Mustafa Akyol’s recent New York Times column, What Jesus Can Teach Today’s Muslims, bravely broaches one of the most important issues today: reform in Islam. The separation of church and state, the position of women, the role of violence— all of these factors and more must be addressed for the Muslim world to experience its own form of “modernity,” characterized by freedom of individual conscience and movement.
Akyol points to two pivotal experiences in Jewish history, the destruction of the Temple in 70 CE and territorial dispossession and the Haskalah (Jewish Enlightenment) of the 18th and 19th centuries, as offering guidance for Islam. These are useful points of reference, but are only starting points.
What came in between suggests why Jewish models may, or may not, be useful for Islamic reformers. Jews, both before and after the fall of the Jewish Commonwealth, were always a minority in the larger Greco-Roman world. This forced adaptability as a cultural trait, a continual process of weighing concepts and innovations of others, looking outward and inward, all around Rabbinic leadership that was at once conservative and progressive.
Halacha (Jewish law) has always been a simultaneous process of redefining the boundaries of Judaism, balancing both reason and tradition. It is both philosophical and legal, and was influenced by a plethora of outside thinkers: Greeks, Christians, Muslims, and Europeans in turn.
In contrast, Shari’a law is, if anything, more legal than philosophical, more weighted towards tradition than philosophy. The famous “closing the gates of Itijihad,” the decision by Sunni jurists a thousand years ago to limit interpretation and look backwards towards the idealized words and life of Mohammad and his companions are formidable obstacles even today.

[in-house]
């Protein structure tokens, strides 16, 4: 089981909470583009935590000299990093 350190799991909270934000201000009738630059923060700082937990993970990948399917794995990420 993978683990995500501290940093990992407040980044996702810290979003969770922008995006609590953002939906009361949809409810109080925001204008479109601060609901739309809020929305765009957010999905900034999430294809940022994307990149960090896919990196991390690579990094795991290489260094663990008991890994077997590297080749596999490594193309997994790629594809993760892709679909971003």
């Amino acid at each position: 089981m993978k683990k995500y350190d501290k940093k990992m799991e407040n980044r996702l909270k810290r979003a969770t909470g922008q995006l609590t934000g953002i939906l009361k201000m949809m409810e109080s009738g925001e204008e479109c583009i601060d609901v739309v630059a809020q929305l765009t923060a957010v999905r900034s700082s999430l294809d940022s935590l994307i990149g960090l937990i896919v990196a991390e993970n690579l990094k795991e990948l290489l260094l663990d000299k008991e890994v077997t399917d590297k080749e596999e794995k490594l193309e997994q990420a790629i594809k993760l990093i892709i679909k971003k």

Muslims have of course been minorities, at least in the West, but its core cultural experiences and historical reference points have developed around periods when they were the dominant majority. Minorities are more inclined to make compromises to survive and remain intact, and to embrace modernity when offered emancipation from legal and religious subjugation. This was perhaps the key experience of European Jews in the 18th and 19th centuries, as Napoleonic France and then other states freed Jews from all manner of restrictions. Islam, and individual Muslims, never having been subjugated as such, do not have that experience of liberation.
Even more to the point, Judaism as a religion never claimed that it was the end point of prophecy and revelation, or that other faiths were necessarily misguided. In contrast, Christianity and Islam have been relentless in their determination to distance themselves from the parent, and not infrequently to smother it. Supersessionism(the idea that a certain religion has succeeded the Israelites as the chosen people of God) is a key element for Islam to overcome. It cannot be put aside as something different faiths “agree to disagree” about.
The structure of religious authority here is key. Islam is without a Pope or a rabbinate and has a diffused, local religious leadership that periodically goes through processes of “revival” as intolerant “fundamentalist” elements from core areas and peripheries alike emerge to reenergize the global community. Islam thus has no natural base for “reformers.”
Judaism built upon generations of geographic dispersal, doctrinal controversy, contrasting schools of learning, thought and practice. Because it had no rigid model of the “ideal” or the “perfect” man and his times, was capable of evolving in varying directions, notably toward modernity. For all its variations, Islam has, above all, traditions and fundamentals of piety and practice, and it is to these that educated 18th century “reformers” like Ibn Wahhab, the founder of the Wahhabi movement that underpins Saudi Arabia, and “amateurs” like Osama bin Laden, appeal. Who has the authenticity and authority in Islam to call for reform of the sort Akyol desires?
Judaism reformed because it had to in order to survive. Had the House of David not fallen in 586 BCE, or the Hasmoneans not consumed themselves and opened the door to Roman domination and eventual downfall, ‘Judaism’ would have been something utterly different. Perhaps we should be glad that circumstances demanded reform, but these were catastrophes that took countless lives that should not be wished on anyone.
The issues raised here and more may or may not be insurmountable, but Akyol should be applauded for looking outside of his own tradition for ideas and inspiration. Judaism has much to offer reformers. It would be especially fitting if examination of the Jewish experience could help bring about a Muslim Haskalah, starting with individual Muslims like Akyol. Perhaps the parent still has something to offer the offspring.